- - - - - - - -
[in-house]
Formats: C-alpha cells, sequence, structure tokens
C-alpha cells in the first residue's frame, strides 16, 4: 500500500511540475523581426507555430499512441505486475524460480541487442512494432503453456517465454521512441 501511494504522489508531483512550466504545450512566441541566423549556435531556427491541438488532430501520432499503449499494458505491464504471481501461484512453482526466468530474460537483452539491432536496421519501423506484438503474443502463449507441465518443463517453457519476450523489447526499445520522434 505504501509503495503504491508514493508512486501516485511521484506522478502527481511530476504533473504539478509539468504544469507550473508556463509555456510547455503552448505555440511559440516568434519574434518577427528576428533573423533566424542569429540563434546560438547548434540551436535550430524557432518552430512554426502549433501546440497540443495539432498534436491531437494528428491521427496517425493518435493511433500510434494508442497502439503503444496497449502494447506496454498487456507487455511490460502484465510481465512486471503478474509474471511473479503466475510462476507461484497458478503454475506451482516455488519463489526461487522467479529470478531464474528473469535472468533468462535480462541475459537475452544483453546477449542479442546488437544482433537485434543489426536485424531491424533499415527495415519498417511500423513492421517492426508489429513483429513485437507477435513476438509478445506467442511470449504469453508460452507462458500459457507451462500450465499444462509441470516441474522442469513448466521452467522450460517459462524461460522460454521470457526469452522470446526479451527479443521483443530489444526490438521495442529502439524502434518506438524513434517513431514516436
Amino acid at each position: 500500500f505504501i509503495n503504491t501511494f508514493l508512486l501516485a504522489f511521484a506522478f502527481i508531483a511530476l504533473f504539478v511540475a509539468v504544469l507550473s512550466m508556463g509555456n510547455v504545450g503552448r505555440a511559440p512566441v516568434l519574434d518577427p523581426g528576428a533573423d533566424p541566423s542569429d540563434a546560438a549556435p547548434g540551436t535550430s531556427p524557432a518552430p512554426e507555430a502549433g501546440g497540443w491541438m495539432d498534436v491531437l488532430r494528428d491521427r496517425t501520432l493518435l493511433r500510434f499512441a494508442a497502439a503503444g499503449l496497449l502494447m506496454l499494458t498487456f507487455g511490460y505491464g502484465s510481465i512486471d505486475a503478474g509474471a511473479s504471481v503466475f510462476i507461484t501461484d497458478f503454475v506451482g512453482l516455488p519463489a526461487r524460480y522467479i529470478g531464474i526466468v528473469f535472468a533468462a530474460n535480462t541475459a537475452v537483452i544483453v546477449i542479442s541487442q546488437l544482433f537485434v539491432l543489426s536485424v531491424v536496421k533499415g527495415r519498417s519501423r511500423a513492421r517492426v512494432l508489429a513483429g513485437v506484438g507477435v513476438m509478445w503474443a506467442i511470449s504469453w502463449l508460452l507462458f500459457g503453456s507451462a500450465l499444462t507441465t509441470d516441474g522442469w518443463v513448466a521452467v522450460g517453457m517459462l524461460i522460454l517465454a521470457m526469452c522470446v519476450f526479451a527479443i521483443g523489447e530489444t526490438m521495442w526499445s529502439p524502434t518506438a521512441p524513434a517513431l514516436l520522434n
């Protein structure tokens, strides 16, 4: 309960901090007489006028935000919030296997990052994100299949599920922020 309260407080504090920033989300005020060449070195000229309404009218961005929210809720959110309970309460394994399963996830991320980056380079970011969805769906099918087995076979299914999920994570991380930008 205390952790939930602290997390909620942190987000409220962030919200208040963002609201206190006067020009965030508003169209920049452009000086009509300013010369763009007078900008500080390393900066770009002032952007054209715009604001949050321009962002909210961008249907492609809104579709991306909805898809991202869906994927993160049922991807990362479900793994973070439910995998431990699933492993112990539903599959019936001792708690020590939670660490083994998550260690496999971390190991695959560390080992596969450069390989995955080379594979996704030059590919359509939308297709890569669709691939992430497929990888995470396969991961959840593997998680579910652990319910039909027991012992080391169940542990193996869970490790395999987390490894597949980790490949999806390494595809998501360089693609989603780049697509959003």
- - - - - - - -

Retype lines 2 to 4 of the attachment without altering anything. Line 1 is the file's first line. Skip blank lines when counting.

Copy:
Formats: C-alpha cells, sequence, structure tokens
C-alpha cells in the first residue's frame, strides 16, 4: 500500500511540475523581426507555430499512441505486475524460480541487442512494432503453456517465454521512441 501511494504522489508531483512550466504545450512566441541566423549556435531556427491541438488532430501520432499503449499494458505491464504471481501461484512453482526466468530474460537483452539491432536496421519501423506484438503474443502463449507441465518443463517453457519476450523489447526499445520522434 505504501509503495503504491508514493508512486501516485511521484506522478502527481511530476504533473504539478509539468504544469507550473508556463509555456510547455503552448505555440511559440516568434519574434518577427528576428533573423533566424542569429540563434546560438547548434540551436535550430524557432518552430512554426502549433501546440497540443495539432498534436491531437494528428491521427496517425493518435493511433500510434494508442497502439503503444496497449502494447506496454498487456507487455511490460502484465510481465512486471503478474509474471511473479503466475510462476507461484497458478503454475506451482516455488519463489526461487522467479529470478531464474528473469535472468533468462535480462541475459537475452544483453546477449542479442546488437544482433537485434543489426536485424531491424533499415527495415519498417511500423513492421517492426508489429513483429513485437507477435513476438509478445506467442511470449504469453508460452507462458500459457507451462500450465499444462509441470516441474522442469513448466521452467522450460517459462524461460522460454521470457526469452522470446526479451527479443521483443530489444526490438521495442529502439524502434518506438524513434517513431514516436
Amino acid at each position: 500500500f505504501i509503495n503504491t501511494f508514493l508512486l501516485a504522489f511521484a506522478f502527481i508531483a511530476l504533473f504539478v511540475a509539468v504544469l507550473s512550466m508556463g509555456n510547455v504545450g503552448r505555440a511559440p512566441v516568434l519574434d518577427p523581426g528576428a533573423d533566424p541566423s542569429d540563434a546560438a549556435p547548434g540551436t535550430s531556427p524557432a518552430p512554426e507555430a502549433g501546440g497540443w491541438m495539432d498534436v491531437l488532430r494528428d491521427r496517425t501520432l493518435l493511433r500510434f499512441a494508442a497502439a503503444g499503449l496497449l502494447m506496454l499494458t498487456f507487455g511490460y505491464g502484465s510481465i512486471d505486475a503478474g509474471a511473479s504471481v503466475f510462476i507461484t501461484d497458478f503454475v506451482g512453482l516455488p519463489a526461487r524460480y522467479i529470478g531464474i526466468v528473469f535472468a533468462a530474460n535480462t541475459a537475452v537483452i544483453v546477449i542479442s541487442q546488437l544482433f537485434v539491432l543489426s536485424v531491424v536496421k533499415g527495415r519498417s519501423r511500423a513492421r517492426v512494432l508489429a513483429g513485437v506484438g507477435v513476438m509478445w503474443a506467442i511470449s504469453w502463449l508460452l507462458f500459457g503453456s507451462a500450465l499444462t507441465t509441470d516441474g522442469w518443463v513448466a521452467v522450460g517453457m517459462l524461460i522460454l517465454a521470457m526469452c522470446v519476450f526479451a527479443i521483443g523489447e530489444t526490438m521495442w526499445s529502439p524502434t518506438a521512441p524513434a517513431l514516436l520522434n